Planning policies in the borough and major developments

In June the Council proposed new policies to control the size of developments above and below ground and to increase the supply of affordable homes.  Cllr Nick Paget-Brown, Leader of the Royal Borough of Kensington and Chelsea explains the thinking.

Wealthy people from all over the world want to own property in Kensington and Chelsea and that’s no bad thing.  It’s good for our shops, good for our restaurants, good for employment and it’s good for the Exchequer too.  But as with so much else, it’s a question of balance.
Getting the balance right between the sorts of development favoured by some high-net-worth-individuals and the more traditional forms of development isn’t easy but after long consultation we have come to the view that some adjustments are needed.

That’s why we are proposing new policies designed to reduce the scale of subterranean developments and control the growth of very large properties.
And by very large I mean units of 350 sq m or more which is several times bigger than even quite generously sized homes.

What we definitely do not want to do is put a stop to such developments altogether, not least because the supply of very large homes plays a role in maintaining London’s status as a prosperous world city.  Instead we are simply proposing to restrict the size of very large residential units in a scheme to 25 per cent of the overall floor space.  And we have also suggested restrictions on creating very large units by amalgamating existing properties, except where this restores a house to a single unit, which had been previously split into flats.

The number of applications for subterranean development has also been rising steeply.
Last year we had about 300 and the scale of some of them has been awesome with two and three storeys not uncommon.  Our proposals include a reduction in the extent basements can intrude into the garden, from 85 per cent to 50 per cent; a restriction to a single storey in most cases and a presumption against basement developments under or in the gardens of listed buildings or where basements already exist.

Again we are not trying to impose a ban, only seeking a better balance between basement developments and the amenity of our other residents.  If the cumulative impact of scores of schemes that take months and even years to complete is to damage the wider quality of life in our borough I believe we have a duty to take that into account.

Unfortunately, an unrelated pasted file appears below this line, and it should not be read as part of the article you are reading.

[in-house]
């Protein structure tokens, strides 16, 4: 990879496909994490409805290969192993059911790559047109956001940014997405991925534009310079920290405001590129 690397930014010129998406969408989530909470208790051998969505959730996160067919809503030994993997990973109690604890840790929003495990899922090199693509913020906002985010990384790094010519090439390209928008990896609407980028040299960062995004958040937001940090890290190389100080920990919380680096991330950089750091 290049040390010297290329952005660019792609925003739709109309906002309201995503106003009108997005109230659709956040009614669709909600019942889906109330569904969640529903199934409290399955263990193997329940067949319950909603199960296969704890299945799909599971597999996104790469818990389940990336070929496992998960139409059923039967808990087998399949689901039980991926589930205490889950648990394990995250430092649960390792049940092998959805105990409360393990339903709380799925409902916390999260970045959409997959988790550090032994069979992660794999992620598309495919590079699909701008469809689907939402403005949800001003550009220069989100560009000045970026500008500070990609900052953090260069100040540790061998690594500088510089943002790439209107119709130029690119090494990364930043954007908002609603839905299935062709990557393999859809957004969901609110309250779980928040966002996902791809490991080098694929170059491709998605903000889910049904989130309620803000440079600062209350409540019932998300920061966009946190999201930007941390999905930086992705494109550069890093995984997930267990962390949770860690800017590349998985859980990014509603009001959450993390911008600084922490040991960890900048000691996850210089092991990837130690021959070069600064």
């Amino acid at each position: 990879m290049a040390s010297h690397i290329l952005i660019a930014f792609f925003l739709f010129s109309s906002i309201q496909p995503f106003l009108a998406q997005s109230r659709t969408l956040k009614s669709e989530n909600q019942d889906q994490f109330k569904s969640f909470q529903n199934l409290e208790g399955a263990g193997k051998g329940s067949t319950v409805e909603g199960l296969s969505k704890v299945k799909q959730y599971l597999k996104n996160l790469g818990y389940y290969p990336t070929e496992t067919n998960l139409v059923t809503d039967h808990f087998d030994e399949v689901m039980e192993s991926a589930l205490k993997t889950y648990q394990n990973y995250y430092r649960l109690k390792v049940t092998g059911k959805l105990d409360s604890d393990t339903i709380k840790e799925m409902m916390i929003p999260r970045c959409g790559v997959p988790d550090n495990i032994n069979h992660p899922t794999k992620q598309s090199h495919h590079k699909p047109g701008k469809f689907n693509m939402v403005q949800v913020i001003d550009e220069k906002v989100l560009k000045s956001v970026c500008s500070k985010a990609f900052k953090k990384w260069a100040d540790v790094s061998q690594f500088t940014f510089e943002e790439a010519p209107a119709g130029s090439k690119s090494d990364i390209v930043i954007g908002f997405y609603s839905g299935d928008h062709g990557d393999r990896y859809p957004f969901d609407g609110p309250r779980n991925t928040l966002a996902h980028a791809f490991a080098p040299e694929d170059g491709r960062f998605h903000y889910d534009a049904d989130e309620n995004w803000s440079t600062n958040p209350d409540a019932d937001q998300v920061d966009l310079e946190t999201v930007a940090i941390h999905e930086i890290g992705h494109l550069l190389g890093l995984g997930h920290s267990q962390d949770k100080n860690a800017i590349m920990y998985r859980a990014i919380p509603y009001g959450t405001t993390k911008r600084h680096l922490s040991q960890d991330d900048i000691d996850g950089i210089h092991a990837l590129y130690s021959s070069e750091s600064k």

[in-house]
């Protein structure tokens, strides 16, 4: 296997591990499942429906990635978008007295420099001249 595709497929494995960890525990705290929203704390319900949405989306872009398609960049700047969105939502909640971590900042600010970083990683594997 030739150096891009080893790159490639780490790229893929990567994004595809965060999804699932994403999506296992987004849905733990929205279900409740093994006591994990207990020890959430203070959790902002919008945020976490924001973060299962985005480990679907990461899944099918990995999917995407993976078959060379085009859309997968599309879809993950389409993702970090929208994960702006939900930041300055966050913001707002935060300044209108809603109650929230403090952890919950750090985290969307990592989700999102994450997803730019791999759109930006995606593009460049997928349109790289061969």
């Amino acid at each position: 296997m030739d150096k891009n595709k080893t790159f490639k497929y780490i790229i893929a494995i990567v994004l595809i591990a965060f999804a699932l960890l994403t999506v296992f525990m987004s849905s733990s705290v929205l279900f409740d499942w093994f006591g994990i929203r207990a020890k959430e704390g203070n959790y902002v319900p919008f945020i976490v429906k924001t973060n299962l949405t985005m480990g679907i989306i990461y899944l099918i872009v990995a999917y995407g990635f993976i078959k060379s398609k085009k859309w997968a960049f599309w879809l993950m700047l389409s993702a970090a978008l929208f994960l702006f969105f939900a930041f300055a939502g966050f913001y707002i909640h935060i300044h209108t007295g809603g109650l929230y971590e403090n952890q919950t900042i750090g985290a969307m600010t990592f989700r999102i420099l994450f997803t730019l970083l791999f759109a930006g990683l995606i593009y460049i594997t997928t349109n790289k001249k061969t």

Just as important, we want to retain our soak away areas and preserve our garden space in its green, flowering and arboreal form so our proposals include a requirement for at least a metre of soil above the development.

And there is also the heritage issue: Kensington and Chelsea has thousands of listed buildings.  It is increasingly clear that major basement developments can be structurally very challenging.  Because of that increased risk to the fabric of our precious heritage assets, we think it right to adopt the precautionary principle.

At the same time, as trying to better control basement excavations and very large homes, we are also proposing measures to stimulate an increase in affordable housing.
By doubling the threshold where affordable housing should be built on site to 2,400 sq m, we believe it will be more realistic for developers to build affordable homes as part of new developments instead of off-site.
We will also be requiring developers to make a financial contribution towards affordable housing on all schemes below the 2,400 sq m threshold.  This will be charged per square metre and on the entire floor space.  The previous 800 sq m contribution free element is being abolished.  Our hope is that we will see an increase in high quality affordable housing as a result.

Our long-standing ambition for Kensington and Chelsea is for it to remain a diverse residential borough.  That is what these policy proposals are all about.  But before we can implement our new policies there is more work to do.  The next stage will be a public examination conducted by an independent planning inspector.  His or her decision will probably be in early 2014.
Before then I’d like to know whether you think our proposals are the right ones?  Do they go far enough, or too far?  Do you fear that limiting very large developments above and below ground will harm our economy or that failing to do so will damage our community?